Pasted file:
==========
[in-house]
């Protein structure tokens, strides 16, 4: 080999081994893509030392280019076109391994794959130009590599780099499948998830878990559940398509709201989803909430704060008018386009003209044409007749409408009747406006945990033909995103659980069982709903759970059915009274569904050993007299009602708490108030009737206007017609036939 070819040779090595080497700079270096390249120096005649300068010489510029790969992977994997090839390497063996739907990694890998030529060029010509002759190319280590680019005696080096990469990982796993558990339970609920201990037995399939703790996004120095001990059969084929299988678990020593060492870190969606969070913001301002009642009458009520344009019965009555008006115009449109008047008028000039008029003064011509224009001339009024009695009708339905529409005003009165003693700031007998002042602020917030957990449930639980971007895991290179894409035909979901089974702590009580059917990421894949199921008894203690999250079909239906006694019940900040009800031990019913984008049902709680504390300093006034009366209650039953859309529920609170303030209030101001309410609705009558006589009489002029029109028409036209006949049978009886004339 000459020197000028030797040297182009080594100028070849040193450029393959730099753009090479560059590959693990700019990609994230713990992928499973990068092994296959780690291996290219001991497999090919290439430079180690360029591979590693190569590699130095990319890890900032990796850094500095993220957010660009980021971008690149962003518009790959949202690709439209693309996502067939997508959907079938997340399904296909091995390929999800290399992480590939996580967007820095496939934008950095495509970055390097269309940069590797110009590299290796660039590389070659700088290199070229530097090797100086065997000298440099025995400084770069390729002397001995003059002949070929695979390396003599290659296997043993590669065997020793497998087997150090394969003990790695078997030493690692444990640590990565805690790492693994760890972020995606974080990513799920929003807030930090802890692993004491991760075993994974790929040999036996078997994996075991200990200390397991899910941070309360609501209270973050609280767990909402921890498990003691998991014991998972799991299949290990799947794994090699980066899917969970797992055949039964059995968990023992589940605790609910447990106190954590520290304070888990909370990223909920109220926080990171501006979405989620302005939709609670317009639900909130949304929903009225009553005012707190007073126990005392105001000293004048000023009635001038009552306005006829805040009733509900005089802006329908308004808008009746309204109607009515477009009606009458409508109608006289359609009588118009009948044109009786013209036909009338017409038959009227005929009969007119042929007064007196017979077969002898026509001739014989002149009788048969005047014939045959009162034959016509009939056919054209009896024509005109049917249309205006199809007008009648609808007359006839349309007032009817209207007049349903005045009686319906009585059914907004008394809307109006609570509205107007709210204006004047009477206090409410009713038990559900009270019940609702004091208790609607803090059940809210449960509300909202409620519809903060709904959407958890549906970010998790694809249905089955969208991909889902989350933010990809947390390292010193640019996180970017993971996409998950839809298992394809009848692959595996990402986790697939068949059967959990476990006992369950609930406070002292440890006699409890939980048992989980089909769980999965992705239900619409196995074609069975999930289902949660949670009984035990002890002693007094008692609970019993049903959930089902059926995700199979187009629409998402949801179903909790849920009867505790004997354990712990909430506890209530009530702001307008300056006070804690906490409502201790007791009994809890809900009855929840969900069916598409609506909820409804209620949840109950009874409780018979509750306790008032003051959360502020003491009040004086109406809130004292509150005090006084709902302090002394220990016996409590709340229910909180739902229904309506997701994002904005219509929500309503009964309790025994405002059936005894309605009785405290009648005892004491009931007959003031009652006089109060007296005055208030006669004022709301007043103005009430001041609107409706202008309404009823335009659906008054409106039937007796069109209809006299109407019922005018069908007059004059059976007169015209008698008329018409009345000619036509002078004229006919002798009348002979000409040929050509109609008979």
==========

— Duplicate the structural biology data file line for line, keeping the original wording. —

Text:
[in-house]
């Protein structure tokens, strides 16, 4: 080999081994893509030392280019076109391994794959130009590599780099499948998830878990559940398509709201989803909430704060008018386009003209044409007749409408009747406006945990033909995103659980069982709903759970059915009274569904050993007299009602708490108030009737206007017609036939 070819040779090595080497700079270096390249120096005649300068010489510029790969992977994997090839390497063996739907990694890998030529060029010509002759190319280590680019005696080096990469990982796993558990339970609920201990037995399939703790996004120095001990059969084929299988678990020593060492870190969606969070913001301002009642009458009520344009019965009555008006115009449109008047008028000039008029003064011509224009001339009024009695009708339905529409005003009165003693700031007998002042602020917030957990449930639980971007895991290179894409035909979901089974702590009580059917990421894949199921008894203690999250079909239906006694019940900040009800031990019913984008049902709680504390300093006034009366209650039953859309529920609170303030209030101001309410609705009558006589009489002029029109028409036209006949049978009886004339 000459020197000028030797040297182009080594100028070849040193450029393959730099753009090479560059590959693990700019990609994230713990992928499973990068092994296959780690291996290219001991497999090919290439430079180690360029591979590693190569590699130095990319890890900032990796850094500095993220957010660009980021971008690149962003518009790959949202690709439209693309996502067939997508959907079938997340399904296909091995390929999800290399992480590939996580967007820095496939934008950095495509970055390097269309940069590797110009590299290796660039590389070659700088290199070229530097090797100086065997000298440099025995400084770069390729002397001995003059002949070929695979390396003599290659296997043993590669065997020793497998087997150090394969003990790695078997030493690692444990640590990565805690790492693994760890972020995606974080990513799920929003807030930090802890692993004491991760075993994974790929040999036996078997994996075991200990200390397991899910941070309360609501209270973050609280767990909402921890498990003691998991014991998972799991299949290990799947794994090699980066899917969970797992055949039964059995968990023992589940605790609910447990106190954590520290304070888990909370990223909920109220926080990171501006979405989620302005939709609670317009639900909130949304929903009225009553005012707190007073126990005392105001000293004048000023009635001038009552306005006829805040009733509900005089802006329908308004808008009746309204109607009515477009009606009458409508109608006289359609009588118009009948044109009786013209036909009338017409038959009227005929009969007119042929007064007196017979077969002898026509001739014989002149009788048969005047014939045959009162034959016509009939056919054209009896024509005109049917249309205006199809007008009648609808007359006839349309007032009817209207007049349903005045009686319906009585059914907004008394809307109006609570509205107007709210204006004047009477206090409410009713038990559900009270019940609702004091208790609607803090059940809210449960509300909202409620519809903060709904959407958890549906970010998790694809249905089955969208991909889902989350933010990809947390390292010193640019996180970017993971996409998950839809298992394809009848692959595996990402986790697939068949059967959990476990006992369950609930406070002292440890006699409890939980048992989980089909769980999965992705239900619409196995074609069975999930289902949660949670009984035990002890002693007094008692609970019993049903959930089902059926995700199979187009629409998402949801179903909790849920009867505790004997354990712990909430506890209530009530702001307008300056006070804690906490409502201790007791009994809890809900009855929840969900069916598409609506909820409804209620949840109950009874409780018979509750306790008032003051959360502020003491009040004086109406809130004292509150005090006084709902302090002394220990016996409590709340229910909180739902229904309506997701994002904005219509929500309503009964309790025994405002059936005894309605009785405290009648005892004491009931007959003031009652006089109060007296005055208030006669004022709301007043103005009430001041609107409706202008309404009823335009659906008054409106039937007796069109209809006299109407019922005018069908007059004059059976007169015209008698008329018409009345000619036509002078004229006919002798009348002979000409040929050509109609008979």